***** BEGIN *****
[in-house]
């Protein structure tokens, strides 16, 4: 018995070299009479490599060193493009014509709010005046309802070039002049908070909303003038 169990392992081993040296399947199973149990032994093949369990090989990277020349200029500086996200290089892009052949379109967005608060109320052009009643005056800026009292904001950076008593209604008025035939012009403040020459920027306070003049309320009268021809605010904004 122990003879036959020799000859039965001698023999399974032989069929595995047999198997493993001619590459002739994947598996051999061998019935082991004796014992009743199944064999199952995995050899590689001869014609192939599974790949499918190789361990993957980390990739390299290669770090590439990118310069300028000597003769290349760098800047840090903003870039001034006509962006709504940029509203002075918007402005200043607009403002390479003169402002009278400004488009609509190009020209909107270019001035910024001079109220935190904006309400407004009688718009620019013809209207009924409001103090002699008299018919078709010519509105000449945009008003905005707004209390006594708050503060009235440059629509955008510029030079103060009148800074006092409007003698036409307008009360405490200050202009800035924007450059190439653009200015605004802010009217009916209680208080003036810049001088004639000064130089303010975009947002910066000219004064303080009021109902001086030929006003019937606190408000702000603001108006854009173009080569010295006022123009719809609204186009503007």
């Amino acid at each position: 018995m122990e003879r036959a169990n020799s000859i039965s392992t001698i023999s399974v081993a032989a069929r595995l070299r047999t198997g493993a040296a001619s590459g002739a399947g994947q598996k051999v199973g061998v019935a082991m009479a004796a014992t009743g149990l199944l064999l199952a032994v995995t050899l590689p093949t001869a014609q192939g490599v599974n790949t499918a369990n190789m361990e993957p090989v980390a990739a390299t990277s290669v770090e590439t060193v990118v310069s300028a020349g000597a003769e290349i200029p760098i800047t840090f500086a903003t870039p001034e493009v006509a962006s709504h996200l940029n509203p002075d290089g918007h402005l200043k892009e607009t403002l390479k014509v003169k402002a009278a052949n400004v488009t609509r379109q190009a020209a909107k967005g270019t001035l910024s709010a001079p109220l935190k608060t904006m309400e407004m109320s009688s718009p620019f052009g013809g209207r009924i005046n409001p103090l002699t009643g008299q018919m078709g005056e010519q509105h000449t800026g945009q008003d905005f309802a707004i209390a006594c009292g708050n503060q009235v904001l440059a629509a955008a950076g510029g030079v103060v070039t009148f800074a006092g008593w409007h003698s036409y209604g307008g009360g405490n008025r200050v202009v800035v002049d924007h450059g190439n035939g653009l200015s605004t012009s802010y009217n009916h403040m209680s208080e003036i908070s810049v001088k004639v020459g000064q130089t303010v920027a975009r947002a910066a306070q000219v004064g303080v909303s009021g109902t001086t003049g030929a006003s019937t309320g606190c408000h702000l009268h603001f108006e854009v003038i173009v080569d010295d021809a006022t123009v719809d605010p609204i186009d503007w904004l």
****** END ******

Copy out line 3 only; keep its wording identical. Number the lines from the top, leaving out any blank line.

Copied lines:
């Amino acid at each position: 018995m122990e003879r036959a169990n020799s000859i039965s392992t001698i023999s399974v081993a032989a069929r595995l070299r047999t198997g493993a040296a001619s590459g002739a399947g994947q598996k051999v199973g061998v019935a082991m009479a004796a014992t009743g149990l199944l064999l199952a032994v995995t050899l590689p093949t001869a014609q192939g490599v599974n790949t499918a369990n190789m361990e993957p090989v980390a990739a390299t990277s290669v770090e590439t060193v990118v310069s300028a020349g000597a003769e290349i200029p760098i800047t840090f500086a903003t870039p001034e493009v006509a962006s709504h996200l940029n509203p002075d290089g918007h402005l200043k892009e607009t403002l390479k014509v003169k402002a009278a052949n400004v488009t609509r379109q190009a020209a909107k967005g270019t001035l910024s709010a001079p109220l935190k608060t904006m309400e407004m109320s009688s718009p620019f052009g013809g209207r009924i005046n409001p103090l002699t009643g008299q018919m078709g005056e010519q509105h000449t800026g945009q008003d905005f309802a707004i209390a006594c009292g708050n503060q009235v904001l440059a629509a955008a950076g510029g030079v103060v070039t009148f800074a006092g008593w409007h003698s036409y209604g307008g009360g405490n008025r200050v202009v800035v002049d924007h450059g190439n035939g653009l200015s605004t012009s802010y009217n009916h403040m209680s208080e003036i908070s810049v001088k004639v020459g000064q130089t303010v920027a975009r947002a910066a306070q000219v004064g303080v909303s009021g109902t001086t003049g030929a006003s019937t309320g606190c408000h702000l009268h603001f108006e854009v003038i173009v080569d010295d021809a006022t123009v719809d605010p609204i186009d503007w904004l």